DOI: 10.1093/jisesa/ieae003 ISSN: 1536-2442

Brochosome size variation and its influence on leafhopper (Hemiptera: Cicadellidae) wing wettability

Elizabeth Bello, Marianne Alleyne
  • Insect Science
  • General Medicine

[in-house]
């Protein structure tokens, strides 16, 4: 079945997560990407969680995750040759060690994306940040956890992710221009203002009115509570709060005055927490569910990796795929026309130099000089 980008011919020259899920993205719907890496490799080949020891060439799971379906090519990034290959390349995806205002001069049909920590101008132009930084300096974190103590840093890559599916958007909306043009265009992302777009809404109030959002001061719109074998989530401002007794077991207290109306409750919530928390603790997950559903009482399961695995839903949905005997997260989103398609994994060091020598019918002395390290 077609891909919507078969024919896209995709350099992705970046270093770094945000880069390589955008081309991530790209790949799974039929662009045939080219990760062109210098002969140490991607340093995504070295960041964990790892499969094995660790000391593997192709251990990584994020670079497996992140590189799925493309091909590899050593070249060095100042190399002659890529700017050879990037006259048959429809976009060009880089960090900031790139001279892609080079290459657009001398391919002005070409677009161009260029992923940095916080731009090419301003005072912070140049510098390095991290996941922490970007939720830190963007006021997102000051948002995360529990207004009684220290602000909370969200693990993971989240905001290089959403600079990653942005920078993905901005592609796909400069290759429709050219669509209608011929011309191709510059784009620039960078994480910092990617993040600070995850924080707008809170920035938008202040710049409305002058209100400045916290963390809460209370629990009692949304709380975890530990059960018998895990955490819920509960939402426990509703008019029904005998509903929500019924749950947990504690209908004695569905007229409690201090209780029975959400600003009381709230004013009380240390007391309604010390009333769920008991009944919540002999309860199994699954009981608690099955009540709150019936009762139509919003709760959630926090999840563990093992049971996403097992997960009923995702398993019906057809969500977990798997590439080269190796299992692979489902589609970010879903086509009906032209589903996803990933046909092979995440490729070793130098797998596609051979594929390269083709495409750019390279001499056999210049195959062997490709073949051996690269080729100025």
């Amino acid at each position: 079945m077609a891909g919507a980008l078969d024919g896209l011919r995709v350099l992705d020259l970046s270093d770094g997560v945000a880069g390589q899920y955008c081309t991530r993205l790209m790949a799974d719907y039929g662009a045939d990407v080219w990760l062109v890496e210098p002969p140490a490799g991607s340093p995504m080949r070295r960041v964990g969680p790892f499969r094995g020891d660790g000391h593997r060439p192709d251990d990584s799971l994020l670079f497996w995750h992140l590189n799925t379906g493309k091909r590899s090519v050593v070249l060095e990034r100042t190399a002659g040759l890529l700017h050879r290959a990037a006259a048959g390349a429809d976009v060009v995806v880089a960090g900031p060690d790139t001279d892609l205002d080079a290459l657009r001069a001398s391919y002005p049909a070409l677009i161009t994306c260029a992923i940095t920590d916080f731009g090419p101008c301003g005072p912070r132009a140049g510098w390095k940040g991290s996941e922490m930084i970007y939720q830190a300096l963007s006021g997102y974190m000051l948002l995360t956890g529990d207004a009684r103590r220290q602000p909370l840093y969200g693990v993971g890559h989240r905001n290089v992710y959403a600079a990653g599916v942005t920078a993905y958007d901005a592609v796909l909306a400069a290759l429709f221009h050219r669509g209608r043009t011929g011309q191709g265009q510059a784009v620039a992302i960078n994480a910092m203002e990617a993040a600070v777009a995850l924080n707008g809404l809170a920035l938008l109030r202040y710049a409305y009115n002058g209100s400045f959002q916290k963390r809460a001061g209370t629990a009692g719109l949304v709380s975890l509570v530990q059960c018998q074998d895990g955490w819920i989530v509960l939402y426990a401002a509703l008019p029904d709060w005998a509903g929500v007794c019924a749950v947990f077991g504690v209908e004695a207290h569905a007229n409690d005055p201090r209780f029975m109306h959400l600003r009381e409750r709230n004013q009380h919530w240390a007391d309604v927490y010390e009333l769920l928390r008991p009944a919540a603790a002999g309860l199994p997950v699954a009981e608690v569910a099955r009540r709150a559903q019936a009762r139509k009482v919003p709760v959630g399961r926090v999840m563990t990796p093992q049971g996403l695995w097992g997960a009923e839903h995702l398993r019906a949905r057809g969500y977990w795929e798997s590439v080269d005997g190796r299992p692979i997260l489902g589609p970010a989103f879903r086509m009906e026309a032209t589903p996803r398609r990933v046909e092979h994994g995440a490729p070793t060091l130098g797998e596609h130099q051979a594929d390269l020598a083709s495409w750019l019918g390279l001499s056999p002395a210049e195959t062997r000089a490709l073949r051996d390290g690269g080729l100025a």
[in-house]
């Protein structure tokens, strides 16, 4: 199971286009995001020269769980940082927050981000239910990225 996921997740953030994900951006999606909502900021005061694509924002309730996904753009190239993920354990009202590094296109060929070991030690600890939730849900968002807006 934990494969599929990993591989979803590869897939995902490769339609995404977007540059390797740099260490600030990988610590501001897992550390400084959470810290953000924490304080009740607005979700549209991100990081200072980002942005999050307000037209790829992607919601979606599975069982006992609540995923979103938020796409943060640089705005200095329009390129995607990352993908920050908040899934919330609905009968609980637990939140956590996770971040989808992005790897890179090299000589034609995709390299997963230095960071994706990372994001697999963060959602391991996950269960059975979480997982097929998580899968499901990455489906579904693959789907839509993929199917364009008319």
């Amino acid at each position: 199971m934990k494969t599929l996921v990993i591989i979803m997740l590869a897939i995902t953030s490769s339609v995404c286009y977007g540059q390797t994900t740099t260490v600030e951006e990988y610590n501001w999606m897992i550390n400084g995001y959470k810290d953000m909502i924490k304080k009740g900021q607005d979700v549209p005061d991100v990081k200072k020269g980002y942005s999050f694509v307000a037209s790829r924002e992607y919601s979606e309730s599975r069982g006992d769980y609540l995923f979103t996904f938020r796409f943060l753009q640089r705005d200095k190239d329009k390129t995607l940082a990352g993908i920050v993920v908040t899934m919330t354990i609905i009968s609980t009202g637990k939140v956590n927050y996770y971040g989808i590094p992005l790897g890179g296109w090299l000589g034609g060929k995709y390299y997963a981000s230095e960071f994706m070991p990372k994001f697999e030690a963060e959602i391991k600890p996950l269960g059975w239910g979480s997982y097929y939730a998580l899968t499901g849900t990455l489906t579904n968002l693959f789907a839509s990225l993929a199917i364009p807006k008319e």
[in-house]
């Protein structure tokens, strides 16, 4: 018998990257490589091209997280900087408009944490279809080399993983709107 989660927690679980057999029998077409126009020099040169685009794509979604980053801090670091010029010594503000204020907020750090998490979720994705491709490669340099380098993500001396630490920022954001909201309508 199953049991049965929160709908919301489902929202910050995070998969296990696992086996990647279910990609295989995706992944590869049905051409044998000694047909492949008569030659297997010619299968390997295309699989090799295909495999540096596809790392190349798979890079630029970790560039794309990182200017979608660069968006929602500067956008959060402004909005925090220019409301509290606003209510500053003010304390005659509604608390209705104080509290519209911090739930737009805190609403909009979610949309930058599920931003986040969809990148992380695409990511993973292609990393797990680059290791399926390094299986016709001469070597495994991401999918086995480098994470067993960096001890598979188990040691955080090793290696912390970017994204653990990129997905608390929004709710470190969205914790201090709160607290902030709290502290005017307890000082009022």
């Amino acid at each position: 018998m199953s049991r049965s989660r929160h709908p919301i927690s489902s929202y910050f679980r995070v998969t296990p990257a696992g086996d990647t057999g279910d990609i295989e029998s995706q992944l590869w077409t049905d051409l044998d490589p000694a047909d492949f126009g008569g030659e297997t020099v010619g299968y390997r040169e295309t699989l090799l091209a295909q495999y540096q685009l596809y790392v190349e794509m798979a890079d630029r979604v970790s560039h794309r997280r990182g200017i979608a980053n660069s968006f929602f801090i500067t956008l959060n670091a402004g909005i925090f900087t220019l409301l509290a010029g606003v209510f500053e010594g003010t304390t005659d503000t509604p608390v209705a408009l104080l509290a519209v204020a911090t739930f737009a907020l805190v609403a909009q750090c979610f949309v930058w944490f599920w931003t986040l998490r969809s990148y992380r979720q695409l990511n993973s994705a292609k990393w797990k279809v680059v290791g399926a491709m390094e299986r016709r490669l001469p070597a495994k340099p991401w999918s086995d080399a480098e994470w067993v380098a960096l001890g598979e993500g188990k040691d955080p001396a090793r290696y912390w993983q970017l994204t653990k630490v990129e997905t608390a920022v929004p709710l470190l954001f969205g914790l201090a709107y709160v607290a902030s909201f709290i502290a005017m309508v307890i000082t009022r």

Insect wing surfaces have nano- and microscale features that enable multi-functionality. Leafhoppers (Hemiptera: Cicadellidae) are unique in that they produce and excrete nanoscale particles, called brochocosomes, that are spread onto the integument by the insect. Brochosomes are extra-cuticular, removable, and make the integument both superhydrophobic and anti-reflective, 2 greatly desired properties in engineering and material science fields. Adaptations like this have captured the interest of researchers looking to draw inspiration from the natural world to create novel solutions and optimize current technologies. Here, we compare brochosome size and wettability across 8 species of leafhoppers using scanning electron microscopy and microgoniometry. We demonstrate that brochosome size is variable within species and that size and wettability are both significantly impacted by species. We report the extent of variability in each case and examine the relationship between brochosome size, body length, and hydrophobicity. In discussing potential applications for brochosomes, we comment on an emerging and rapid analysis technique for evaluating small biological particles. Additionally, we discuss a few recent brochosome-inspired designs and comment on important considerations. Our work provides valuable insight on a unique system that can guide the design of functionalized materials with enhanced hydrophobic and self-cleaning properties.

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